Some benefits a hospital or other healthcare providers can see from RPA include:
Streamlined front-office support: software robots can efficiently respond to patient requests faster, allowing the patient flow to work in favour of both the patient and the clinic.
Enhanced data confidentiality: data transfers during automated processes is always confidential, eliminating any human errors by design.
Superior system compatibility: because automation software as the one designed by UiPath is a process, it does not interfere with healthcare legacy systems and applications. This means it can run successfully without the need for additional investments in changing the system.
Better cost management: a software robot’s cost is a fraction of that of a human employee. For repetitive tasks that are prone to errors, RPA can provide significant savings that can be reinvested, thus providing the opportunity for better patient care.
Robotic process automation (RPA) use cases in healthcare
RPA use cases in healthcare offer valuable insight into why it’s worth passing on some repetitive tasks, like entering patients’ blood test results into specific files and then consistently updating those files, to software robots. In fact, by knowing which tasks are better handled by bots, the ‘why’ is implicitly answered. Automated processes are faster, more streamlined, and less marred by errors, so customers – the patients, are the first to benefit. Consequently, the clinic itself and its employees will notice the gains and, quite likely, be more determined to continue the automation journey.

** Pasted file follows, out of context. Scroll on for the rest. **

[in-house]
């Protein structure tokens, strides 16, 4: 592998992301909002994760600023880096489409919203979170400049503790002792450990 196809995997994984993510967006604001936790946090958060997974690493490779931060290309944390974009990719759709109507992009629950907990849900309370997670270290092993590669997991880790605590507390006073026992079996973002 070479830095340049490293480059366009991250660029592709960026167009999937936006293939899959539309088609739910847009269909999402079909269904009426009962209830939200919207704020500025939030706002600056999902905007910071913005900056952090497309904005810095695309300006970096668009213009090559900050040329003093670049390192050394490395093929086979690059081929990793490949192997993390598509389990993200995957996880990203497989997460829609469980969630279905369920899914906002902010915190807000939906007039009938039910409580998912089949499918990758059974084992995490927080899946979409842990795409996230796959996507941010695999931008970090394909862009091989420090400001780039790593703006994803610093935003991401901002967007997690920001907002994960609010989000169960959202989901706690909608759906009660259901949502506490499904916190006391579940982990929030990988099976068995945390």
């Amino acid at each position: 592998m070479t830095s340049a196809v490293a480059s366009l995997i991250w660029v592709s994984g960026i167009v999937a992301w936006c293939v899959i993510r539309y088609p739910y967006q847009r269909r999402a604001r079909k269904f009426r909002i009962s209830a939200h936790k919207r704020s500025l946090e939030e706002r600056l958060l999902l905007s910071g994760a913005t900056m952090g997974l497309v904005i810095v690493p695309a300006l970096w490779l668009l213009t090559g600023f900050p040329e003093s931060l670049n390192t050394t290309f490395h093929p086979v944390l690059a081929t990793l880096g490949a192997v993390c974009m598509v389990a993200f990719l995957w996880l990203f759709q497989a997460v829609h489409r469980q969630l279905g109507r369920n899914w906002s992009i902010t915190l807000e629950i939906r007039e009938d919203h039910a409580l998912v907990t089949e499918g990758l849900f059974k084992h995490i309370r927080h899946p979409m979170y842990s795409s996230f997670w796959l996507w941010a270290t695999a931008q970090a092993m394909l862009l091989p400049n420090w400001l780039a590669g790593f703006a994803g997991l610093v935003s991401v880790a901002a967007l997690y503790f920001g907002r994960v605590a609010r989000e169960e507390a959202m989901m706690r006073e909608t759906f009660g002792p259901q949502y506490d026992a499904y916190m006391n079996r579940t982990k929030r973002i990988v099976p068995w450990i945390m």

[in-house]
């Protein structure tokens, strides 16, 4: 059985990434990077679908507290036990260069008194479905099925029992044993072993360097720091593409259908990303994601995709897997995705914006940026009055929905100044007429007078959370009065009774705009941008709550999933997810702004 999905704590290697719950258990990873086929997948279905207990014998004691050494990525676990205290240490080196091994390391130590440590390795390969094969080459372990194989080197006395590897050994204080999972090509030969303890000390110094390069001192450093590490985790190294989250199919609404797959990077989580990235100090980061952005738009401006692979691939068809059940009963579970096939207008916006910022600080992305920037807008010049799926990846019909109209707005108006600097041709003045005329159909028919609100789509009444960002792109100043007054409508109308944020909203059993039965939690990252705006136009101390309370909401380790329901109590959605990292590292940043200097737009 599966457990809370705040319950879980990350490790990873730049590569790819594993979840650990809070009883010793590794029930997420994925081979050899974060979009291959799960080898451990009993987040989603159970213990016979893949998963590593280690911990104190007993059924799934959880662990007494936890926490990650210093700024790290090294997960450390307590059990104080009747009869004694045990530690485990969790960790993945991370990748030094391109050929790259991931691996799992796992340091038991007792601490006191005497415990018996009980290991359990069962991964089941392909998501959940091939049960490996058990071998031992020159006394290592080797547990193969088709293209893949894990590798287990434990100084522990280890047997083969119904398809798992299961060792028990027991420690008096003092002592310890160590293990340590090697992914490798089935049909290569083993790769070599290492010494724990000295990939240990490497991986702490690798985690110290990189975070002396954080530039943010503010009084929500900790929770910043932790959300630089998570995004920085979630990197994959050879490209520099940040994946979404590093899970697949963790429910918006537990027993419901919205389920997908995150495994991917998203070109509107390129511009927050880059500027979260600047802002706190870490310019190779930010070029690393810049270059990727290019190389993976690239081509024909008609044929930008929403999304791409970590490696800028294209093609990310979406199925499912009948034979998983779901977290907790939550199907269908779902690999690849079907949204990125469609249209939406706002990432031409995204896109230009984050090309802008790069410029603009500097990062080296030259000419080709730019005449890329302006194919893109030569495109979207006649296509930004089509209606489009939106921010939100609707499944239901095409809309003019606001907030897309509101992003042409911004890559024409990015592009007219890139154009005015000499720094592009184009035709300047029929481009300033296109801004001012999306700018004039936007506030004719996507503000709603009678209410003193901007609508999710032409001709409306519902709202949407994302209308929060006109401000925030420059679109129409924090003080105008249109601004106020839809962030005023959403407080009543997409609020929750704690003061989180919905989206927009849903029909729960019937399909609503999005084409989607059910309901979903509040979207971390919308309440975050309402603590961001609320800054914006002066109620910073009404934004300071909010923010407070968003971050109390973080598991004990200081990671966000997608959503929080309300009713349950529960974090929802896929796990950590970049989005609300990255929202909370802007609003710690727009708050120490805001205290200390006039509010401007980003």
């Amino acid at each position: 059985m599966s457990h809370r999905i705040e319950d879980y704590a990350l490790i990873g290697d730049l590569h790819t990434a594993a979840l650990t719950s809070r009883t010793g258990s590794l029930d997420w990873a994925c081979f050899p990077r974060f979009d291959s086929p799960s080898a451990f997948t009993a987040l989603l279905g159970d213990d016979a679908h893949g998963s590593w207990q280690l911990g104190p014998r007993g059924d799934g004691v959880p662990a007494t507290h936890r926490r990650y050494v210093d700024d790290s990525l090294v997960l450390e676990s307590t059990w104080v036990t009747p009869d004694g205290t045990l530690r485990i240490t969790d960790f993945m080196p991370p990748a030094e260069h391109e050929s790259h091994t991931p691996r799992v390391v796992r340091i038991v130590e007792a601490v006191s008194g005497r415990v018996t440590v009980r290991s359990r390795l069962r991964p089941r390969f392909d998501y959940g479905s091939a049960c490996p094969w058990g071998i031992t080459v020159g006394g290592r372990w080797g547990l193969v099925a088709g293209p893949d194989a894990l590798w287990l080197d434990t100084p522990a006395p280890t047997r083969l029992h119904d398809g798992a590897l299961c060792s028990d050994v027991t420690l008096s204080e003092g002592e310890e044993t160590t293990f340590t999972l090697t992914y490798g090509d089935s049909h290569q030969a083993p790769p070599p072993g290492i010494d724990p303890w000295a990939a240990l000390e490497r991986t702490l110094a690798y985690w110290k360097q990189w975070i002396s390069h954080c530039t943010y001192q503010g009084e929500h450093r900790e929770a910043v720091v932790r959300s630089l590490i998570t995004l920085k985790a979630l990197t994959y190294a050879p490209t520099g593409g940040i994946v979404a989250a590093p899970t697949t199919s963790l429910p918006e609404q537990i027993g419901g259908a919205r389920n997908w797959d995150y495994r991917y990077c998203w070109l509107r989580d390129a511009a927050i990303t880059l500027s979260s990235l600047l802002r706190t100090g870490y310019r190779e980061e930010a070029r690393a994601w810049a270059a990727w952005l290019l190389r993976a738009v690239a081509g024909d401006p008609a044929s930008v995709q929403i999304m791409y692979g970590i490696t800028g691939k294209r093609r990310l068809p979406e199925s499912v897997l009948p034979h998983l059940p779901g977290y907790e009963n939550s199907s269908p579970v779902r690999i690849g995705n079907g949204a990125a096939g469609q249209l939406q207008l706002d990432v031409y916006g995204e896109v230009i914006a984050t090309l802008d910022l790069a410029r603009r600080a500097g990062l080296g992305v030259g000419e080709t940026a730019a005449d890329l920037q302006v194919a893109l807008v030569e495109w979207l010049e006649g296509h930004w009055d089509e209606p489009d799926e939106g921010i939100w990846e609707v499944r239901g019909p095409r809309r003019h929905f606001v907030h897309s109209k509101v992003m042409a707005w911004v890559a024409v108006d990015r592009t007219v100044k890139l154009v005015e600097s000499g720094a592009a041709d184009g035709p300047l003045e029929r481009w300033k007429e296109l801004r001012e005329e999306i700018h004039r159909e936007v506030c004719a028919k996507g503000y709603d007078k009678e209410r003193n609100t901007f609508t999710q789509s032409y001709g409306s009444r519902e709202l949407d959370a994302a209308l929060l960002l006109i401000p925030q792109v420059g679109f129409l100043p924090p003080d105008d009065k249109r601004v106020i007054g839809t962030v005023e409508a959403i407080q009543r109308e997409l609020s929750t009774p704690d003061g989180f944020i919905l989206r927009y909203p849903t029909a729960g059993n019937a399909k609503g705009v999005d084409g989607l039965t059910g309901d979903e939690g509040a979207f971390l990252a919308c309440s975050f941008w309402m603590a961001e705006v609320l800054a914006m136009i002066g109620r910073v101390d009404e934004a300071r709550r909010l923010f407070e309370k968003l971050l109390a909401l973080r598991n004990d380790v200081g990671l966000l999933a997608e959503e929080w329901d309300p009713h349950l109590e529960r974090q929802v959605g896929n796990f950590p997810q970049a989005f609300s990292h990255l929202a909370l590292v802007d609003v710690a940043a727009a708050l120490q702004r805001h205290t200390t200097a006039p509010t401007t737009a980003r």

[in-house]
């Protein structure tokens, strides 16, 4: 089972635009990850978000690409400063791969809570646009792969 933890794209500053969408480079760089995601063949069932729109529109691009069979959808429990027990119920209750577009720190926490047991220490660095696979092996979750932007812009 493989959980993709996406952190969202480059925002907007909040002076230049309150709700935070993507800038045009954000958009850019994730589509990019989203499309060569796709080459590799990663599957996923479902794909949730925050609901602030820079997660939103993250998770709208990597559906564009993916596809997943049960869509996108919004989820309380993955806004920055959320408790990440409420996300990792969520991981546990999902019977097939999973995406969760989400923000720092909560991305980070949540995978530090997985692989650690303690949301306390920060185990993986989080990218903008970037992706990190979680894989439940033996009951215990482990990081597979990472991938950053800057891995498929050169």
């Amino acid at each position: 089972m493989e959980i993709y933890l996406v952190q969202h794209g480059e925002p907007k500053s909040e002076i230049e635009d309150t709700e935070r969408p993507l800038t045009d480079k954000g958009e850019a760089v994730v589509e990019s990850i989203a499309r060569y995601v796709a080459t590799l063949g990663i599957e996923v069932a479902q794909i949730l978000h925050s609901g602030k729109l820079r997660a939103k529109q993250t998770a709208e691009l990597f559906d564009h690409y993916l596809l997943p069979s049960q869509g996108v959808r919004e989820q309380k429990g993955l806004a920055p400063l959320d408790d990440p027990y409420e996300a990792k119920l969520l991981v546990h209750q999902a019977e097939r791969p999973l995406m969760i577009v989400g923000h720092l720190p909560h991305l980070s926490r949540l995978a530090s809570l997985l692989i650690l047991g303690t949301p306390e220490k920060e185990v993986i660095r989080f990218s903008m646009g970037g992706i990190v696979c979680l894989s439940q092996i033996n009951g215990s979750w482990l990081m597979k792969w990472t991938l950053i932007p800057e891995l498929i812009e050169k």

1. Hit the high spots of patients’ scheduling
Software robots can streamline online scheduling. Factors received via the appointment request, like diagnosis, location, insurance carrier, personal preferences, etc., can be gathered in a report, and forwarded to a referral management representative who actually makes the appointment.
Who will benefit? Simply put, everybody: an easier job for the call centre personnel, less mistakes, more satisfied customers, and more evenly distributed appointments across doctors’ working time.
2. More effective management of supply processes (claims and billing)
Claims management takes up a lot of healthcare administrators’ time, if only because of the many sub-processes that must be handled: inputting, processing, evaluating, dealing with appeals. Automation can lead to substantially faster and error-free processing, thereby laying down administrators of appreciable burden.
Moreover, consider that a significant amount of healthcare claims (as much as 30-40%, according to a KPMG study) don’t comply with official demands. Software bots can easily identify those exceptions, and thus save many unnecessary payments. By performing more accurate data entry, bots also improve billing efficiency.
3. Improve revenue cycle functions (new patient appointment requests, patient pre-arrival and arrival, claim denials, billing)
Revenue cycles often involve many code changes which can be burdensome for the system. Robotic process automation (RPA) is the right measure to ensure seamless adaptation to these modifications, and therefore an overall coherence. These administrative processes get a boost from data digitisation and from the automation of repetitive tasks like accounts payable.